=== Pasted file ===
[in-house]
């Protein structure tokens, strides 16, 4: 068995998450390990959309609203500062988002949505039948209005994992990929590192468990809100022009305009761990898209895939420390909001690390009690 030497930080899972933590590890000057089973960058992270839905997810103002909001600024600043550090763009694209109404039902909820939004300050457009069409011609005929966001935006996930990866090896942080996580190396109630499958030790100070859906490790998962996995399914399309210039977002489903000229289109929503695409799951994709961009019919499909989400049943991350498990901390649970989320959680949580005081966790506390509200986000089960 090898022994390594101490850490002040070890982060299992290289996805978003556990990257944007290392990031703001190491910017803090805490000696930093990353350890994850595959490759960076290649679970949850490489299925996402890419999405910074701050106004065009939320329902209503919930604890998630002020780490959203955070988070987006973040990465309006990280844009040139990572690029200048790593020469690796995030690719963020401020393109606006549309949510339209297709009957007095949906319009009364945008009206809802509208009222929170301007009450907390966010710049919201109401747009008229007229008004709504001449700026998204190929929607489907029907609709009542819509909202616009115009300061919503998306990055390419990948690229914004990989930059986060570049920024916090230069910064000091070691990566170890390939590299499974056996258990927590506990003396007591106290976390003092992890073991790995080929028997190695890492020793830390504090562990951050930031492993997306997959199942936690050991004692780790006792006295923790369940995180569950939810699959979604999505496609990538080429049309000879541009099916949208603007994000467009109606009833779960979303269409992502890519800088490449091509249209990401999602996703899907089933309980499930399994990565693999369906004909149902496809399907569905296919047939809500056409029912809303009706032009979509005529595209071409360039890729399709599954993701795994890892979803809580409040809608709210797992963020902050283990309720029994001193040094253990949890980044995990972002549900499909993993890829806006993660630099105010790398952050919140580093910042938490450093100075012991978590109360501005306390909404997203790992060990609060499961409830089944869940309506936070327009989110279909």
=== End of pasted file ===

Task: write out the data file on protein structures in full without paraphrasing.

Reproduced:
[in-house]
């Protein structure tokens, strides 16, 4: 068995998450390990959309609203500062988002949505039948209005994992990929590192468990809100022009305009761990898209895939420390909001690390009690 030497930080899972933590590890000057089973960058992270839905997810103002909001600024600043550090763009694209109404039902909820939004300050457009069409011609005929966001935006996930990866090896942080996580190396109630499958030790100070859906490790998962996995399914399309210039977002489903000229289109929503695409799951994709961009019919499909989400049943991350498990901390649970989320959680949580005081966790506390509200986000089960 090898022994390594101490850490002040070890982060299992290289996805978003556990990257944007290392990031703001190491910017803090805490000696930093990353350890994850595959490759960076290649679970949850490489299925996402890419999405910074701050106004065009939320329902209503919930604890998630002020780490959203955070988070987006973040990465309006990280844009040139990572690029200048790593020469690796995030690719963020401020393109606006549309949510339209297709009957007095949906319009009364945008009206809802509208009222929170301007009450907390966010710049919201109401747009008229007229008004709504001449700026998204190929929607489907029907609709009542819509909202616009115009300061919503998306990055390419990948690229914004990989930059986060570049920024916090230069910064000091070691990566170890390939590299499974056996258990927590506990003396007591106290976390003092992890073991790995080929028997190695890492020793830390504090562990951050930031492993997306997959199942936690050991004692780790006792006295923790369940995180569950939810699959979604999505496609990538080429049309000879541009099916949208603007994000467009109606009833779960979303269409992502890519800088490449091509249209990401999602996703899907089933309980499930399994990565693999369906004909149902496809399907569905296919047939809500056409029912809303009706032009979509005529595209071409360039890729399709599954993701795994890892979803809580409040809608709210797992963020902050283990309720029994001193040094253990949890980044995990972002549900499909993993890829806006993660630099105010790398952050919140580093910042938490450093100075012991978590109360501005306390909404997203790992060990609060499961409830089944869940309506936070327009989110279909």